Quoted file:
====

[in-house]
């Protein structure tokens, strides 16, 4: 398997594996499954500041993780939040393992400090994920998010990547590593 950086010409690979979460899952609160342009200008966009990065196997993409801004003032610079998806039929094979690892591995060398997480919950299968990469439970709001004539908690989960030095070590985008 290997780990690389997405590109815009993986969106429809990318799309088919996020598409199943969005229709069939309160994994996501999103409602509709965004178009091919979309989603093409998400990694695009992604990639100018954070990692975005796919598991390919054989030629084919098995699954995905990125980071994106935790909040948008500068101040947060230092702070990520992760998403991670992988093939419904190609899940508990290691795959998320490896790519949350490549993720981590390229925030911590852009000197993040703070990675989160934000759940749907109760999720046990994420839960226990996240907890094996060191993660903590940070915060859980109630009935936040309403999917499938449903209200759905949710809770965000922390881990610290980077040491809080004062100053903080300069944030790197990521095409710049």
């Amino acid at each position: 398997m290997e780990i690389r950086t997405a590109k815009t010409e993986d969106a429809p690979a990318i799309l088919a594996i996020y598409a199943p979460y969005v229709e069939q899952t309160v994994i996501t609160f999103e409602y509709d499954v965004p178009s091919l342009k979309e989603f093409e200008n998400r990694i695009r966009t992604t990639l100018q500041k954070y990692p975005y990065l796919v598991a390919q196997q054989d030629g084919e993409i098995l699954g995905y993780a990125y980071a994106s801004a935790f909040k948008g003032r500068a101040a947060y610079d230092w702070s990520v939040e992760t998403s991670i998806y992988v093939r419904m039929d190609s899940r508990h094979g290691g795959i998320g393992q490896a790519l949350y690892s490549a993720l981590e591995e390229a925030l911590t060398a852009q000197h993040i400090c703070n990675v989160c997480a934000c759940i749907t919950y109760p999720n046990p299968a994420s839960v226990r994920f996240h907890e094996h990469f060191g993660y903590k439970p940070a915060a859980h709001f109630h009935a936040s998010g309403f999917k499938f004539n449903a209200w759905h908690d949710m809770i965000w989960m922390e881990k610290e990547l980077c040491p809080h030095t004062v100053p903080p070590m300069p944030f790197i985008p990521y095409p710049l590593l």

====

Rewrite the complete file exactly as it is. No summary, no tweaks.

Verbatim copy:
[in-house]
């Protein structure tokens, strides 16, 4: 398997594996499954500041993780939040393992400090994920998010990547590593 950086010409690979979460899952609160342009200008966009990065196997993409801004003032610079998806039929094979690892591995060398997480919950299968990469439970709001004539908690989960030095070590985008 290997780990690389997405590109815009993986969106429809990318799309088919996020598409199943969005229709069939309160994994996501999103409602509709965004178009091919979309989603093409998400990694695009992604990639100018954070990692975005796919598991390919054989030629084919098995699954995905990125980071994106935790909040948008500068101040947060230092702070990520992760998403991670992988093939419904190609899940508990290691795959998320490896790519949350490549993720981590390229925030911590852009000197993040703070990675989160934000759940749907109760999720046990994420839960226990996240907890094996060191993660903590940070915060859980109630009935936040309403999917499938449903209200759905949710809770965000922390881990610290980077040491809080004062100053903080300069944030790197990521095409710049």
């Amino acid at each position: 398997m290997e780990i690389r950086t997405a590109k815009t010409e993986d969106a429809p690979a990318i799309l088919a594996i996020y598409a199943p979460y969005v229709e069939q899952t309160v994994i996501t609160f999103e409602y509709d499954v965004p178009s091919l342009k979309e989603f093409e200008n998400r990694i695009r966009t992604t990639l100018q500041k954070y990692p975005y990065l796919v598991a390919q196997q054989d030629g084919e993409i098995l699954g995905y993780a990125y980071a994106s801004a935790f909040k948008g003032r500068a101040a947060y610079d230092w702070s990520v939040e992760t998403s991670i998806y992988v093939r419904m039929d190609s899940r508990h094979g290691g795959i998320g393992q490896a790519l949350y690892s490549a993720l981590e591995e390229a925030l911590t060398a852009q000197h993040i400090c703070n990675v989160c997480a934000c759940i749907t919950y109760p999720n046990p299968a994420s839960v226990r994920f996240h907890e094996h990469f060191g993660y903590k439970p940070a915060a859980h709001f109630h009935a936040s998010g309403f999917k499938f004539n449903a209200w759905h908690d949710m809770i965000w989960m922390e881990k610290e990547l980077c040491p809080h030095t004062v100053p903080p070590m300069p944030f790197i985008p990521y095409p710049l590593l």